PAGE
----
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Minimum wages - Reputation and enforcement

Who should attend

HR professionals and in-house lawyers with responsibility for employment policy.

Synopsis

Employers with business models based on paying the minimum wage can struggle to understand the complex, often ambiguous, Regulations.

More higher-wage employers, including those in the public sector, are also coming into scope as the national living wage continues to rise and they may not appreciate how their established payroll practices make them vulnerable to inadvertent, technical breaches. The HMRC is better resourced, and its growing inspectorate is under pressure to show results and so household-name, best-practice employers are finding themselves being ‘named and shamed’ and subject to multi-million pound liability.

The new Director of Labour Market Enforcement will announce his first strategy in Spring 2018 and wages will play a key part. Because those who run their own business are not entitled to the minimum wage, this encourages some companies and individuals to use bogus arrangements. As a result, all employers face increasing scrutiny of their use of labour, including sub-contractors. This briefing covers developing policy and case-law, media stories and increased enforcement action.

Programme

09.00 registration and coffee, 09.30 start

Your reputation as an employer

  • the court of public opinion
  • name and shame and criminal offences
  • broadening scope of minimum wage; are you prepared?

Minimum wages – key concepts

  • who qualifies, including home-workers, interns, agency workers and the self-employed
  • five rates: who gets what, including apprentices
  • the basic calculation: amounts (treated as) paid divided by hours (treated as) worked
  • types of work: salaried, time, output, unmeasured

Some problem areas

  • pay averaging, annualised hours and time off in lieu: salaried hours or time worker?
  • what constitutes ‘work’ and ‘working hours’: travel, sleep, waiting, security checks, piece-work
  • what pay is included: overtime, shift premiums, allowances, benefits, salary sacrifice?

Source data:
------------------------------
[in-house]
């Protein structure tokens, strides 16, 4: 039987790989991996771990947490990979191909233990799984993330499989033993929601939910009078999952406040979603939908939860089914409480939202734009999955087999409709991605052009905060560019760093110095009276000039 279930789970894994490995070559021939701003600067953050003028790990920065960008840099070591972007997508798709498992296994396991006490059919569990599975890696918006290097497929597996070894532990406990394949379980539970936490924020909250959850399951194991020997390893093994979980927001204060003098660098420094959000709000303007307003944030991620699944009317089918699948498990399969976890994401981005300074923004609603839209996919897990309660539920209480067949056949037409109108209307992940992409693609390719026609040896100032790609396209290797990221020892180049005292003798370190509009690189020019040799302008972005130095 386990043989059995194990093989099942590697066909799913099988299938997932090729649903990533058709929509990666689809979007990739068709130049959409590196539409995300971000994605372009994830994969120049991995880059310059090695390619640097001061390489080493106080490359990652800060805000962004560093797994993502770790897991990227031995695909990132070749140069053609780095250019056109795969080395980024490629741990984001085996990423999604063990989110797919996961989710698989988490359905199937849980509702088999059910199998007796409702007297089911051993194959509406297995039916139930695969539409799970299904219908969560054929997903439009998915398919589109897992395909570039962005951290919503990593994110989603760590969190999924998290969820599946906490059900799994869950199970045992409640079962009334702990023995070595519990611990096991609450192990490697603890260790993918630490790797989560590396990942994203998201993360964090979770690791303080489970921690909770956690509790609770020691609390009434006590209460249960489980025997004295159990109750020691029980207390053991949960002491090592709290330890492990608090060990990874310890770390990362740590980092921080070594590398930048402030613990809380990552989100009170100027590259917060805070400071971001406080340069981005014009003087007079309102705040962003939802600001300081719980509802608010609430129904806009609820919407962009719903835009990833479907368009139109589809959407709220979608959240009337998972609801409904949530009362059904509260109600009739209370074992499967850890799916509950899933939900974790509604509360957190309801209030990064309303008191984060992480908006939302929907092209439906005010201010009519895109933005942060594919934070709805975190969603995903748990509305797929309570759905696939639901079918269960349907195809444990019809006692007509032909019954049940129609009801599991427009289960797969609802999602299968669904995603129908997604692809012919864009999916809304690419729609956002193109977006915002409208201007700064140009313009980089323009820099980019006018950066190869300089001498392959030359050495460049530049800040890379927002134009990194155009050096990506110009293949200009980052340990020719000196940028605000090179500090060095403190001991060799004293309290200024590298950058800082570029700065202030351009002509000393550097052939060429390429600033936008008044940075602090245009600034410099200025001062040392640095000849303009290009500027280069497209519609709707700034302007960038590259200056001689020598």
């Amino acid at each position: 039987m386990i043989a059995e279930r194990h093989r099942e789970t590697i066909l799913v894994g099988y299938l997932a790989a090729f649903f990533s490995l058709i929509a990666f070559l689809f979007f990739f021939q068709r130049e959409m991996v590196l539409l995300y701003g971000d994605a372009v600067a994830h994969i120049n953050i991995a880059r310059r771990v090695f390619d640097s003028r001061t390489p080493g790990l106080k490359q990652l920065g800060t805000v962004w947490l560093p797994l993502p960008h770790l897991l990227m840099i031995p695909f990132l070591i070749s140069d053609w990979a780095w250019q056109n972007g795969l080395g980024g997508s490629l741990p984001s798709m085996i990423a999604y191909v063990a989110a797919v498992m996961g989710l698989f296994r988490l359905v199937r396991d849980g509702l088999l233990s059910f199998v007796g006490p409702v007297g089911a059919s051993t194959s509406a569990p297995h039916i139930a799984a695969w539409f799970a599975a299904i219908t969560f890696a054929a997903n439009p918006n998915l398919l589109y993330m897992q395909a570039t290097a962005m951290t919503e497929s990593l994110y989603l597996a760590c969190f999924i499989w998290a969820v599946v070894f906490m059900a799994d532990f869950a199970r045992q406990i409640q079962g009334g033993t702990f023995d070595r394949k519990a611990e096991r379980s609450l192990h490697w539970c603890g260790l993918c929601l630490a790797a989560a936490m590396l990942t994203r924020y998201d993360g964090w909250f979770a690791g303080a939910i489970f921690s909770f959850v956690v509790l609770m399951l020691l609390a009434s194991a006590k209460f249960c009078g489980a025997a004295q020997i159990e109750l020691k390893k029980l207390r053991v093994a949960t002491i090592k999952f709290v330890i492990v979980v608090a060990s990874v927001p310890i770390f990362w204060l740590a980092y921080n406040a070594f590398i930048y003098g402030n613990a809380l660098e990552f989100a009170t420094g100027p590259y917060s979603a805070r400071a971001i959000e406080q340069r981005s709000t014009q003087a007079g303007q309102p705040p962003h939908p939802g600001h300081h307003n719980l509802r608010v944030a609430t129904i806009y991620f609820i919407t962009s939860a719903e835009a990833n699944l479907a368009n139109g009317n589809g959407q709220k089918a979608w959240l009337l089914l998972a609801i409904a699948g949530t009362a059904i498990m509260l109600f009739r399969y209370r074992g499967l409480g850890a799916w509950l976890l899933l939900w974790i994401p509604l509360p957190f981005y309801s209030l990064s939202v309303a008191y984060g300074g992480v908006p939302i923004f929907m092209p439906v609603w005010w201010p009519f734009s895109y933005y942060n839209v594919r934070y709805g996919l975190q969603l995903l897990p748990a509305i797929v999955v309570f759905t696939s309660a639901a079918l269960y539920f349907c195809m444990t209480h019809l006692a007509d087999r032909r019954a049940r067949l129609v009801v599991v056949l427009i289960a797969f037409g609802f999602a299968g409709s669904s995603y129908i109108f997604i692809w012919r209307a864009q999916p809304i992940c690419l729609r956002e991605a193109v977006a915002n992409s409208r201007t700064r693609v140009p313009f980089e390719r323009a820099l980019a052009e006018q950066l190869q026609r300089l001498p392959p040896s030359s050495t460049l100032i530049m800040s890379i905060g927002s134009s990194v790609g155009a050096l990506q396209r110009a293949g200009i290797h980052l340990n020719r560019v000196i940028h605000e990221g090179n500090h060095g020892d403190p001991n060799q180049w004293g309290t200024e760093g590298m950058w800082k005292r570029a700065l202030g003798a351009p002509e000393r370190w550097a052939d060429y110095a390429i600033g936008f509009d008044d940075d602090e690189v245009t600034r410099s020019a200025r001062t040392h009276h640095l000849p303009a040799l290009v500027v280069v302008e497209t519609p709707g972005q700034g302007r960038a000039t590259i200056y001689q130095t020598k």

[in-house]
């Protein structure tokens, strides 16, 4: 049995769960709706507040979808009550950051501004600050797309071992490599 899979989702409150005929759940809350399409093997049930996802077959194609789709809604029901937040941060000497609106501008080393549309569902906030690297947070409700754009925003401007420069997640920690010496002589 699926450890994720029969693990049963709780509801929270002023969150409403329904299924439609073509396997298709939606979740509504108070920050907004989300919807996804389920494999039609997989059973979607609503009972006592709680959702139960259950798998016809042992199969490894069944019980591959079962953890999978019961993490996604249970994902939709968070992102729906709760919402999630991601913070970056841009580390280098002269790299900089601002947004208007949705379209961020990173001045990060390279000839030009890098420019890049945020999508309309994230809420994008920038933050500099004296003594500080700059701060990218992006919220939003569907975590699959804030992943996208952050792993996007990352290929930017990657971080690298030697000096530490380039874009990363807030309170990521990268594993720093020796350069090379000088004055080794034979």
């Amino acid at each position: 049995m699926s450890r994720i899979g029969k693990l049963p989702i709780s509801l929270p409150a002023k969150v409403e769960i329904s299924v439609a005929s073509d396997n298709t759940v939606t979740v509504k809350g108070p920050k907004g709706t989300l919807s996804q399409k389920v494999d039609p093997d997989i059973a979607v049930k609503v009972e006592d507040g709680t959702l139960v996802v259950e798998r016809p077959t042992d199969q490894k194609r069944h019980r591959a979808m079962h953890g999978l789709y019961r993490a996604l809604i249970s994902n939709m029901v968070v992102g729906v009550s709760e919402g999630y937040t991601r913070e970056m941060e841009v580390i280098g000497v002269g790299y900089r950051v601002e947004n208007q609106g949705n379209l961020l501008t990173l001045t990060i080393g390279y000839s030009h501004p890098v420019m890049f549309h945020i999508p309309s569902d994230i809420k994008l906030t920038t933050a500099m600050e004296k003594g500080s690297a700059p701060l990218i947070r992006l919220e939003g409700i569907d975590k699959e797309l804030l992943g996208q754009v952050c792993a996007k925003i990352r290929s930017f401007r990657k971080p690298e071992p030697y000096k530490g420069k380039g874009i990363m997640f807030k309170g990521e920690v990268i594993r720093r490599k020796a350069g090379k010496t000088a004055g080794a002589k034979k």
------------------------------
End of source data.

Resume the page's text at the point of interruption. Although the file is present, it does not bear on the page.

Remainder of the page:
• risk of detriment claims
  • deductions and payments that reduce pay and those that do not: work-wear and equipment, leavers, purchases from employer

Inspection, enforcement, punishment

  • HMRC powers, their interpretation of the Regulations and their obligation to BEIS
  • enforcement by the worker
  • record keeping, worker and HMRC access, and the burden of proof
  • small mistakes become big problems: arrears recalculated at today’s rate; fines at 200%
  • Labour Market Enforcement Strategy 2018

Reviewing your employment model

  • workers, home workers and agency workers
    time incurred v output achieved
  • T&Cs, pay, benefits and pensions
  • beware of age discrimination
  • Taylor Review update

13.00 close, followed by lunch

Download the full Minimum wages programme.

Speakers

Dr Duncan Brown
Head of HR Consultancy
Duncan began his career in HR before specialising in reward. He is working on employee financial wellbeing with the CIPD; gender pay reporting; and the implications of the gig economy for BEIS. He was Assistant Director General at the CIPD for five years.

Samantha Mann
Senior Policy & Research Officer
Sam has over 30 years of experience of payroll and serving employers. She works with an increasing number of Government branches such as HMRC, DWP, BEIS, HMCTS plus the Low Pay Commission and Pensions Regulator.

Simon Rice-Birchall
Partner, Employment Law
Simon is supporting clients where HMRC are focusing on complex aspects of the Regulations to investigate allegations of non-compliance.

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